Skip to content
Permalink
Branch: master
Find file Copy path
Find file Copy path
Fetching contributors…
Cannot retrieve contributors at this time
316 lines (220 sloc) 8.94 KB

PL/SQL Execution

PL/SQL stored procedures, functions and anonymous blocks can be called from cx_Oracle.

PL/SQL Stored Procedures

The :meth:`Cursor.callproc()` method is used to call PL/SQL procedures.

If a procedure with the following definition exists:

create or replace procedure myproc (
    a_Value1                            number,
    a_Value2                            out number
) as
begin
    a_Value2 := a_Value1 * 2;
end;

then the following Python code can be used to call it:

outVal = cursor.var(int)
cursor.callproc('myproc', [123, outVal])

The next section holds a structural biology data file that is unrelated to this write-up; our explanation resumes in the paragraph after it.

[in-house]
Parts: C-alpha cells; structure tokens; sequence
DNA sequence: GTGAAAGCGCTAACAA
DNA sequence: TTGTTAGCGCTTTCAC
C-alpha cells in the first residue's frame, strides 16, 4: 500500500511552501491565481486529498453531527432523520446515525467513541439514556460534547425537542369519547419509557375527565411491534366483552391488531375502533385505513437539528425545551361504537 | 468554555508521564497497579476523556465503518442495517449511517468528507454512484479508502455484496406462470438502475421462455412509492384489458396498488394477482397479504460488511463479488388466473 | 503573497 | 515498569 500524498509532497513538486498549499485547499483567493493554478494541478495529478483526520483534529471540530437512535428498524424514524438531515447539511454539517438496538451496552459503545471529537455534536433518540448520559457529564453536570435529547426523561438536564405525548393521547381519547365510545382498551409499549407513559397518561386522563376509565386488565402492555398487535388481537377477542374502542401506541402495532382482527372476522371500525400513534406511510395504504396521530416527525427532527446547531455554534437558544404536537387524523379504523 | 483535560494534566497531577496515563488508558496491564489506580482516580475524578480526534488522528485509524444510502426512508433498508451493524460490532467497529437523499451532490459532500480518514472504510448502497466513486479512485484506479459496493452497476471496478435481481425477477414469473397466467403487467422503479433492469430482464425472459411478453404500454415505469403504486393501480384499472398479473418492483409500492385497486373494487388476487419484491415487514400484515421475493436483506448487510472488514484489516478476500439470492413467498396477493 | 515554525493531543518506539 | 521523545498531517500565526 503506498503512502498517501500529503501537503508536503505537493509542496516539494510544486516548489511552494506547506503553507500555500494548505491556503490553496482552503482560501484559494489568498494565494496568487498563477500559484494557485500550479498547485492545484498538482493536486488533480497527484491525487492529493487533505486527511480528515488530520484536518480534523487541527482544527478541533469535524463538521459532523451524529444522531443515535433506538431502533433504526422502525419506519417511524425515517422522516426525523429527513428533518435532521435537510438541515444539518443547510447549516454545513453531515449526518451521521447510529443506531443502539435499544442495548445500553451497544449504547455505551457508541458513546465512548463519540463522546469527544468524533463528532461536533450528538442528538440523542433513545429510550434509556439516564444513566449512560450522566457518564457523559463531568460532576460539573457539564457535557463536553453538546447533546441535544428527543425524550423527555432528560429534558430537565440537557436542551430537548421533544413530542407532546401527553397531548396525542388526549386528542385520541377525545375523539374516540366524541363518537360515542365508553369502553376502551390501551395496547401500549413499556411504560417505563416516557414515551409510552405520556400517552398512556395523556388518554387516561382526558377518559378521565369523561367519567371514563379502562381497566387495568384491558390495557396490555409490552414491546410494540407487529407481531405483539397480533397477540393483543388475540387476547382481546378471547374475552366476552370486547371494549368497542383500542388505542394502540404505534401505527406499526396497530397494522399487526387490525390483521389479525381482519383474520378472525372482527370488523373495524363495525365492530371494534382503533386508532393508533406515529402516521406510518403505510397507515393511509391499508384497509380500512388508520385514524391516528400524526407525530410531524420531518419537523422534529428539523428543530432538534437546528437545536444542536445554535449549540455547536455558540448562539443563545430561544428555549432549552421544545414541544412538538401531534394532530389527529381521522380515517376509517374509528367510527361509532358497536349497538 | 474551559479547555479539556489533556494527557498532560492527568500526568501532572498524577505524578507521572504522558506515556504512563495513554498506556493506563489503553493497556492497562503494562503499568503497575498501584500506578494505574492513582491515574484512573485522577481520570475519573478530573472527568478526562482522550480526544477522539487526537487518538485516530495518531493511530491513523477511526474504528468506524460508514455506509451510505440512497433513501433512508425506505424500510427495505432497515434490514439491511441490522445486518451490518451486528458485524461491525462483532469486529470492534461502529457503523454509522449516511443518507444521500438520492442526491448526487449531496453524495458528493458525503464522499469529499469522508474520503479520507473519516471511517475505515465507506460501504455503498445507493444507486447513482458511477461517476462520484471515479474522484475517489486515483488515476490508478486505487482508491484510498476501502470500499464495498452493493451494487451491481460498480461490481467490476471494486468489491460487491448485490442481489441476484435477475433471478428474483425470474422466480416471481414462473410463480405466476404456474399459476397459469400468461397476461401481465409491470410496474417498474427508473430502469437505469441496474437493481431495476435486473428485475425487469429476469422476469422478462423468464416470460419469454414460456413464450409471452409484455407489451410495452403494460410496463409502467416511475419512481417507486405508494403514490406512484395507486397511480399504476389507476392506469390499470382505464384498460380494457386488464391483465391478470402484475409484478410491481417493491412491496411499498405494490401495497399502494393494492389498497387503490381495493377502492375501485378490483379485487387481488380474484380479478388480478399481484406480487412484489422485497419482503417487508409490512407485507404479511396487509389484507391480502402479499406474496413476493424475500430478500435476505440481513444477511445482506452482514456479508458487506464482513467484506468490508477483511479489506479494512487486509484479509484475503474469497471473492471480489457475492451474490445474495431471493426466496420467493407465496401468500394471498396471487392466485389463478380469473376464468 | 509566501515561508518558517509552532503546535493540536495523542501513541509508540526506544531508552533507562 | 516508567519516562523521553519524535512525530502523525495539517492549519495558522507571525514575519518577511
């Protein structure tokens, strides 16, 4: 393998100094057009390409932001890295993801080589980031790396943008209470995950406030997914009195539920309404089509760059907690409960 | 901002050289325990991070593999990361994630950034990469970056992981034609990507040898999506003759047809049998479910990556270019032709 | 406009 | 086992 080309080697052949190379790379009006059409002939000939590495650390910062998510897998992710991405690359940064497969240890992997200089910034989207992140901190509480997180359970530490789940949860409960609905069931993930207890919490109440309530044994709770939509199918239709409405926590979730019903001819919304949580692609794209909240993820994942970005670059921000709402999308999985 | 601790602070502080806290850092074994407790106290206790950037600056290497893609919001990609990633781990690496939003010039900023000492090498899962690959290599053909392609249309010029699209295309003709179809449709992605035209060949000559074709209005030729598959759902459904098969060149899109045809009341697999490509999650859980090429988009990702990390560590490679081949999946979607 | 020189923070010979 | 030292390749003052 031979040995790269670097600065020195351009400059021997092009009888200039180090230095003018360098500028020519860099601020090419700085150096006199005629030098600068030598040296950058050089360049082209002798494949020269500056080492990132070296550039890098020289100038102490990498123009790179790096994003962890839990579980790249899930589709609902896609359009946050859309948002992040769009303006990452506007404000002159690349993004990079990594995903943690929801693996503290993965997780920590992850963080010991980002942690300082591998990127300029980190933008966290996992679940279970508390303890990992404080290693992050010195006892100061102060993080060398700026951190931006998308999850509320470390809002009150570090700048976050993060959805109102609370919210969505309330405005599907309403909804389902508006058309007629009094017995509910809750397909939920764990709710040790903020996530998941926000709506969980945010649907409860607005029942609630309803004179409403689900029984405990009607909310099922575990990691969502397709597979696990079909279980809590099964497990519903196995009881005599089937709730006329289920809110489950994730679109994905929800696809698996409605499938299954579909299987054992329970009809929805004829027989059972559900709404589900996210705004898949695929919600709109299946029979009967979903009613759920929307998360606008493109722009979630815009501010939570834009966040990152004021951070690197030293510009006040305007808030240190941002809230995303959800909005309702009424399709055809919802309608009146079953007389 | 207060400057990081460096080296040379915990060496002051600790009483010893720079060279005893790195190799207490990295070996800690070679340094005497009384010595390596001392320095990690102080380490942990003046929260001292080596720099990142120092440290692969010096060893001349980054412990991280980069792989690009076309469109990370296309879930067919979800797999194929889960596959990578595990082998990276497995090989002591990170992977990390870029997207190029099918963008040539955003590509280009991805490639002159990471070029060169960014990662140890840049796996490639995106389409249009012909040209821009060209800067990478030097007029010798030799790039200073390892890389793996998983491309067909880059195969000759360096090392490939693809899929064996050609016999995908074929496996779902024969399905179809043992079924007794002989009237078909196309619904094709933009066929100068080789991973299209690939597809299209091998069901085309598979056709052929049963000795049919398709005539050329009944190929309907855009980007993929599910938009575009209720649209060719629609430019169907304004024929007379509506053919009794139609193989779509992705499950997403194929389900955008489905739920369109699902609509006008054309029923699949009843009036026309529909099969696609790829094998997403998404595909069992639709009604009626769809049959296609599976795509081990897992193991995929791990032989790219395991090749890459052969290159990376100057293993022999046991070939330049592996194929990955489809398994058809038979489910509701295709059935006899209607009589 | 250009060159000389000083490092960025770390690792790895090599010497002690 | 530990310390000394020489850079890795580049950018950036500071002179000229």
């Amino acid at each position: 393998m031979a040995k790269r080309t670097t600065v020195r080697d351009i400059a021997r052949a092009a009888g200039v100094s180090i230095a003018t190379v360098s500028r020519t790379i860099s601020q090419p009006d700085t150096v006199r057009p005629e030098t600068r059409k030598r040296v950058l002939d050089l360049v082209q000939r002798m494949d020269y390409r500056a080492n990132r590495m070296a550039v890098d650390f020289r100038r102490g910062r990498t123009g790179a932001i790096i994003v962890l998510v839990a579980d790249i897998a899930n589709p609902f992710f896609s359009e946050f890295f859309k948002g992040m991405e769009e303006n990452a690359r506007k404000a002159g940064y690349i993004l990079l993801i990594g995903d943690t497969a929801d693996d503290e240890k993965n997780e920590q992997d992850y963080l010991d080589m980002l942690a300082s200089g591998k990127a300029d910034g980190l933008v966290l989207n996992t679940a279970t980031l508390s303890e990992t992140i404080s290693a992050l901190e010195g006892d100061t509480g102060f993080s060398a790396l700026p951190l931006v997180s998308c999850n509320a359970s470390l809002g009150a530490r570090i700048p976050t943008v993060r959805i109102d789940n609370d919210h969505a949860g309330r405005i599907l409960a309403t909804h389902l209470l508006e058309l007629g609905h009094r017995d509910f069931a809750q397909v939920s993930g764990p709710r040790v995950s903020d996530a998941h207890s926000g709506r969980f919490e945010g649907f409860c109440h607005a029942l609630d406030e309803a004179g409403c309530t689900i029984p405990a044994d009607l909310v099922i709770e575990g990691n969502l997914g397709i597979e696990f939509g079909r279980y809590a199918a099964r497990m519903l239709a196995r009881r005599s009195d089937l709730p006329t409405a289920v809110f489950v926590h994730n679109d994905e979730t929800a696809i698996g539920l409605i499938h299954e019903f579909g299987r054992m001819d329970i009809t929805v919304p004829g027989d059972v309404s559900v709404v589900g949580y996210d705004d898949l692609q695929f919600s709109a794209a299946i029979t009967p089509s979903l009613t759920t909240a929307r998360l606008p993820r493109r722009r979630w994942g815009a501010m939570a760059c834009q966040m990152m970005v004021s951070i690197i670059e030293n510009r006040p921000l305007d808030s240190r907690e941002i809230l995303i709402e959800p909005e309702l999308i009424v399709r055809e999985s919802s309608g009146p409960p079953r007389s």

print(outVal.getvalue())        # will print 246

Calling :meth:`Cursor.callproc()` actually generates an anonymous PL/SQL block as shown below, which is then executed:

cursor.execute("begin myproc(:1,:2); end;", [123, outval])

See :ref:`bind` for information on binding.

PL/SQL Stored Functions

The :meth:`Cursor.callfunc()` method is used to call PL/SQL functions.

The returnType parameter for :meth:`~Cursor.callfunc()` is expected to be a Python type, one of the :ref:`cx_Oracle types <types>` or an :ref:`Object Type <objecttype>`.

If a function with the following definition exists:

create or replace function myfunc (
    a_StrVal varchar2,
    a_NumVal number
) return number as
begin
    return length(a_StrVal) + a_NumVal * 2;
end;

then the following Python code can be used to call it:

returnVal = cursor.callfunc("myfunc", int, ["a string", 15])
print(returnVal)        # will print 38

A more complex example that returns a spatial (SDO) object can be seen below. First, the SQL statements necessary to set up the example:

create table MyPoints (
    id number(9) not null,
    point sdo_point_type not null
);

insert into MyPoints values (1, sdo_point_type(125, 375, 0));

create or replace function spatial_queryfn (
    a_Id     number